Vetullavada, Vetullavāda: 1 definition
Vetullavada means something in Buddhism, Pali. If you want to know the exact meaning, history, etymology or English translation of this term then check out the descriptions on this page. Add your comment or reference to a book if you want to contribute to this summary article.
Theravada (major branch of Buddhism)Source: Pali Kanon: Pali Proper Names
A heretical doctrine which was introduced into Ceylon by Voharika Tissa, but was suppressed by his minister Kapila (Mhv.xxxvi.41; Dpv.xxii.40). It appeared again later, and though officially disapproved, it does seem to have pushed its way among the monks of Ceylon, chiefly the Dhammarucikas (q.v.). E.g., in the reigns of Gothabhaya (Mhv.xxxvi.111), Mahasena, (xxxvii.1ff.), and Aggabodhi I. (Cv.xlii.35).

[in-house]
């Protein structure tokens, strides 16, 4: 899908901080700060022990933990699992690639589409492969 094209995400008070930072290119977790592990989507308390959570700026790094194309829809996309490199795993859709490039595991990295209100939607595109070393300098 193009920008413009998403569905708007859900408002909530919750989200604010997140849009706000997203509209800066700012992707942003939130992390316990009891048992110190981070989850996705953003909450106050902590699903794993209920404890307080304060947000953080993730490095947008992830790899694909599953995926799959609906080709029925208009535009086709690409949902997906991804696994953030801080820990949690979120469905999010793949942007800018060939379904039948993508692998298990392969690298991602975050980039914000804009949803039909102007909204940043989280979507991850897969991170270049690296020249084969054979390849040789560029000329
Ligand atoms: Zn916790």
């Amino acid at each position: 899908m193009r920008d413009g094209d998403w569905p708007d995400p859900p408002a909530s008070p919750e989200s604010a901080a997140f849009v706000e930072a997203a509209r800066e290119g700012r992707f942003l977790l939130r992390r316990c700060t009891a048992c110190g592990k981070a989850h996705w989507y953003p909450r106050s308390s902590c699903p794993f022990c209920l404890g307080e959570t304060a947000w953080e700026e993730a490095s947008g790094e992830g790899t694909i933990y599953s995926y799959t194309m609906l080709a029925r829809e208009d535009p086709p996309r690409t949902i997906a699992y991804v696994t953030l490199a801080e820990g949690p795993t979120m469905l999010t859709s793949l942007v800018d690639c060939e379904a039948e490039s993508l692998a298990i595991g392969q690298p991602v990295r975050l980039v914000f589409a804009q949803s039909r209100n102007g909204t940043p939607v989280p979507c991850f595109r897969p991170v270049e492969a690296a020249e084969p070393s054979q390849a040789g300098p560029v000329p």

Vetullavada is generally identified with the Mahayana school of Buddhism. See Mhv. Trs. 259, n.2; also Hocart, Memoirs of the Archaeol. Survey of Ceylon, i.1922, p.15ff.
The Vetulla Pitaka, the canon of the Vetullavadins, is condemned as abuddhavacana. E.g., SA.ii.150; cf. Sp.iv.742, where it is called Vedalha Pitaka.
Theravāda is a major branch of Buddhism having the the Pali canon (tipitaka) as their canonical literature, which includes the vinaya-pitaka (monastic rules), the sutta-pitaka (Buddhist sermons) and the abhidhamma-pitaka (philosophy and psychology).
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Maha Prajnaparamita Sastra (by Gelongma Karma Migme Chödrön)
Appendix 9 - The first Madhyamika authors (Nāgārjuna, Āryadeva, Rāhulabhadra) < [Chapter XXXVI - The eight recollections (anusmṛti or anussati)]
Preliminary note on obtaining the gates of recollection and concentration < [Part 4 - Obtaining the gates of recollection and concentration]